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Recommendations

Recommendations

  • Ryan Morales:
    2 Sep. 2021
    TEACH is a fantastic play that is enhanced by the flexibility with which the casting of the roles adds depth and nuance to the power dynamics at play. Each production of TEACH is innately unique in that way. A director and a producer can tell a lot of unspoken stories through these relationships, which, alongside the quick witted and biting dialogue, creates an impactful and thought-provoking night at the theatre.
  • Paul Hufker:
    6 Jan. 2021
    TEACH is remarkable -- I found it to be a fluid, timley, relevant interrogation play which connects the separate dichotomies of male vs female power dynamic interactions, as well as explores necessary and uncomfortable educational boundaries. As a professor, I found it riveting.

    I also deeply admire the way Ms. Hoke made a properly connected, time-fluid story with only a few chairs as a set; that’s craft at its highest.
  • Rachel Luann Strayer:
    14 Nov. 2020
    The style of Donna Hoke's TEACH highlights the complexities of relationships that sit right on that borderline between "ok" and "not ok" - and drives home the realization that when you're that close to the line, you've probably already crossed it. The staging in incredibly interesting and sends a strong pointed message about the way power can be abused, regardless of gender or sexual orientation.
  • Cait Kelly:
    8 Jun. 2020
    This piece is very special. Not only is the story incredibly engaging, but the diversity of gender, sex, and race create an opportunity for the audience to view the same situation from multiple viewpoints. This really challenges our personal biases and incites important conversation. Hoke writes each character with great nuance and sympathy, which adds to the complexity of the audience's experience. Highly recommend!
  • Nick Malakhow:
    20 Apr. 2020
    I was thoroughly engrossed in this intricately written piece! I loved how not only was the scenario itself was rich enough fodder for a compelling story, but Hoke also pushes the audience to constantly question and reframe how they'd feel about the situation given a rotating smorgasbord of gendered interactions. I also appreciated how the dialogue's flexibility and gender neutrality was so nuanced. The code-switching individual actors would have the opportunity to do while relating to various scene-partner-permutations would be a delightful challenge and also an excellent opportunity for bold conversation starting about gender, power, relationships, and propriety.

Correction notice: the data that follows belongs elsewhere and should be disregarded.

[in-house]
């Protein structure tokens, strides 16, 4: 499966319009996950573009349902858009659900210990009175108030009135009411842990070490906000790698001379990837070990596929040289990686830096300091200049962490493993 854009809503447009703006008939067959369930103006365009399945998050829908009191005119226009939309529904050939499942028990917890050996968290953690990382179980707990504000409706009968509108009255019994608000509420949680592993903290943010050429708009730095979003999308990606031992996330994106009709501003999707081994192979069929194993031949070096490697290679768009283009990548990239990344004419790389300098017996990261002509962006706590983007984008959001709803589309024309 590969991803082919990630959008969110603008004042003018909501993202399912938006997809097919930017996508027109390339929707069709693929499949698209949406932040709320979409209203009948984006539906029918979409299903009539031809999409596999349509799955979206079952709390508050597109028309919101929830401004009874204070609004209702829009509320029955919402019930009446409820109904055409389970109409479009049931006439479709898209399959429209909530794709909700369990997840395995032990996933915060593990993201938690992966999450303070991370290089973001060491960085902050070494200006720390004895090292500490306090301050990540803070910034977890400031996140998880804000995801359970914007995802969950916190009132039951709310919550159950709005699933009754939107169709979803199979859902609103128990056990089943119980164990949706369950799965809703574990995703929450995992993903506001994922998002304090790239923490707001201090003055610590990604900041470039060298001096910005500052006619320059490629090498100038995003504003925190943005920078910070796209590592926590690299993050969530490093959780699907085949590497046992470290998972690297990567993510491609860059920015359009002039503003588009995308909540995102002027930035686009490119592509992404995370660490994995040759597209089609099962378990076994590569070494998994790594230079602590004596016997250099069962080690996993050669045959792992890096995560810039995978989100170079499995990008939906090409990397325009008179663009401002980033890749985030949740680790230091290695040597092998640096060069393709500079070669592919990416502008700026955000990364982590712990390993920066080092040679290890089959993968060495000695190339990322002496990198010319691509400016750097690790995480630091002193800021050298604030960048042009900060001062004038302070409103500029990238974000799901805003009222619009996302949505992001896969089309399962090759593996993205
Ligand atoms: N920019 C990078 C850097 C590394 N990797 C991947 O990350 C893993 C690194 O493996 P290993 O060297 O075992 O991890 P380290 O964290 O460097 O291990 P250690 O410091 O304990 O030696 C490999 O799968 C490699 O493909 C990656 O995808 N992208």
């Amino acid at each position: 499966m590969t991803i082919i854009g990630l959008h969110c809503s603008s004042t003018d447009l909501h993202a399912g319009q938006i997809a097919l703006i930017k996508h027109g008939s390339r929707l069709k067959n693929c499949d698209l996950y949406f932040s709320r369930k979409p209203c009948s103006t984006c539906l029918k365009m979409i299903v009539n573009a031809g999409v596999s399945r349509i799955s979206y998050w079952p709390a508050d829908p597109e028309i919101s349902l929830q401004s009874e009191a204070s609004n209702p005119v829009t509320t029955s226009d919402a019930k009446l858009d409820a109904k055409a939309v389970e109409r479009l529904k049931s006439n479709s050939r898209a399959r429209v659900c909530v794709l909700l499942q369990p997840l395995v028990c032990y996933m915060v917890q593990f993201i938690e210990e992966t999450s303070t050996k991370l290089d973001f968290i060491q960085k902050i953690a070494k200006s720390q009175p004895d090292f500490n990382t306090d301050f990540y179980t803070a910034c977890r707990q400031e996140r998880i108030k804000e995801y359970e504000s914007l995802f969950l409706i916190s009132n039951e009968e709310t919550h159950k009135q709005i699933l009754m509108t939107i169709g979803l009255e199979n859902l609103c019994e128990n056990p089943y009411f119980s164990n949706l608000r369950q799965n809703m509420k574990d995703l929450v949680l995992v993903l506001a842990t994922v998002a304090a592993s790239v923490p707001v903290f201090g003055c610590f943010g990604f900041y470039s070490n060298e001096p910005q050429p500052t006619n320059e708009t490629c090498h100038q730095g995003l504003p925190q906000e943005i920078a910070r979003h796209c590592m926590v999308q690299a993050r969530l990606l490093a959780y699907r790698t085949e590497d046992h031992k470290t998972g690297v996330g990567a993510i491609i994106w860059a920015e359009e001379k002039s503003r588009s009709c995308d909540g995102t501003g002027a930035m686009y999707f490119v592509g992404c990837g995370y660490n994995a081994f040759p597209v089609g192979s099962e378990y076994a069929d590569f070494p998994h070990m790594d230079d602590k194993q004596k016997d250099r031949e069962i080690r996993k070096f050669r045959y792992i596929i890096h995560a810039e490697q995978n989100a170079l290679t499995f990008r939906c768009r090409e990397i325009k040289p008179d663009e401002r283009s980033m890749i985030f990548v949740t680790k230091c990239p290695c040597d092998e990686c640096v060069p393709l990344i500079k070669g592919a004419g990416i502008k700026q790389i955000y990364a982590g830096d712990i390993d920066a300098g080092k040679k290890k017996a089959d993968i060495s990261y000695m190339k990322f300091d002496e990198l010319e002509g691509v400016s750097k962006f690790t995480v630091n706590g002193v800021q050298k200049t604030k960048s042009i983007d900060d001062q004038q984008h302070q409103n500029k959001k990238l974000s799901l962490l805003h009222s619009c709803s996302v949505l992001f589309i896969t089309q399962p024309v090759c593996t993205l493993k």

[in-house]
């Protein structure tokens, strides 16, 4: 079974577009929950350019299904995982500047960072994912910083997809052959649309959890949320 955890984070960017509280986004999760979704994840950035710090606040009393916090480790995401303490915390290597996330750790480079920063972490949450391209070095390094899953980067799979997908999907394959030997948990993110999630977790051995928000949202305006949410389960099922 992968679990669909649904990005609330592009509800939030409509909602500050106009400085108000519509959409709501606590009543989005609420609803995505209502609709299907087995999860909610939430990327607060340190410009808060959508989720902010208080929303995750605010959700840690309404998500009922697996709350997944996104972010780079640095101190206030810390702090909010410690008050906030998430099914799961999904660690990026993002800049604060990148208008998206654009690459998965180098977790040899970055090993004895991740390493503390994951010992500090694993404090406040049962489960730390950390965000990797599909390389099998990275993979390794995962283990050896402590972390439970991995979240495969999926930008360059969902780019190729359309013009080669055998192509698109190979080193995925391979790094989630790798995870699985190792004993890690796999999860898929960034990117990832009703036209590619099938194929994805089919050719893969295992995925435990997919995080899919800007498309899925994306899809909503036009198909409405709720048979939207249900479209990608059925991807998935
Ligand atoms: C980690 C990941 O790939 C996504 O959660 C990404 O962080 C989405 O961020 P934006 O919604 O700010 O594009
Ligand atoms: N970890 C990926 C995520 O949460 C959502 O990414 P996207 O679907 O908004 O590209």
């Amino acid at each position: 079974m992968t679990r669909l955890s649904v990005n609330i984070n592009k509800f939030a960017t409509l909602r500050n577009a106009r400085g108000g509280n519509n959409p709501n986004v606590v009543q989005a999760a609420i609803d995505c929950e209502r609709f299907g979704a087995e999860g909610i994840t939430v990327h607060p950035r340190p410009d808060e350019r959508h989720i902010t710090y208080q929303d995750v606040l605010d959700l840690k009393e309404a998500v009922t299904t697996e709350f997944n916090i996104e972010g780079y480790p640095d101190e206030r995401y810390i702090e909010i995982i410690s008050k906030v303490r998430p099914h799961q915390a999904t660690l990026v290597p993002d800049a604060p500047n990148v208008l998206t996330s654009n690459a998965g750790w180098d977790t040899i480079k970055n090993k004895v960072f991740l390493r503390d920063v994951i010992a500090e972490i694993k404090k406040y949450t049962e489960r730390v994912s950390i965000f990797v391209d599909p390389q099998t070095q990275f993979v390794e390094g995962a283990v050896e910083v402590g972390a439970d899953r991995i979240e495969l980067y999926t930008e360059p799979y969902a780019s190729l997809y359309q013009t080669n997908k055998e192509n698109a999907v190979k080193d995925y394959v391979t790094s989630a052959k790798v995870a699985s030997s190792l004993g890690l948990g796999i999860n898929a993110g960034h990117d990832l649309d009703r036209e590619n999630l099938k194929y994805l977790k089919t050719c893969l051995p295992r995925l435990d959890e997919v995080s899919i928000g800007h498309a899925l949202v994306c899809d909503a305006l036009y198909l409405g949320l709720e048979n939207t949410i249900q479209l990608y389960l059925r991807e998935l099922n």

• Keyanna Alexander:
    19 Apr. 2020
    Great show to have your audience question gender biases.
  • Rowen Haigh:
    19 Apr. 2020
    I keep trying to organize my feelings about TEACH and I love that I can't. It's poignant and tender...and creepy and awkward. Hoke brings us into each character's mind and spinning moral compass without losing a narrative beat. This is a play of layers and ripples—an untangling of threads that tangle themselves again behind your back. Everyone is culpable AND innocent. We, the audience, may think we see the clear ethical line that the teachers and students alike cross, but Hoke writes each character with such honest compassion that we can also understand how they succumb to temptation.
  • Julie Zaffarano:
    17 Apr. 2020
    TEACH is a riveting and intense story that transcends the reader into the world of these characters. We feel their longing for for that unconditional touch. Brilliantly crafted, poetic, and haunting.
  • Andrew Rosendorf:
    3 Feb. 2020
    An uncovering of the past and present that you think is going one direction but then veers to an unforeseen path where we start to question our own biases, our own views on power, on gender, and on love. A unique investigation and exploration on those that teach us in our lives, those that we teach, and the mistakes (sometimes catastrophic, sometime stumbles) that make us all flawed and human.
  • sheila duane:
    6 Jan. 2020
    This is an incredibly compelling, interesting play that asks a lot of questions. Some people look to theater for answers... this play offers few answers but highlights questions about desire and ethics in high school classrooms. It also visits the issue of power structures in the workplace and sexual attraction. After reading it the first time, I was angry at Ken for his manipulation and his abuse of his the power of his office; but after reading it the second time, I began to believe that the characters' shifting gender identities tell another story.

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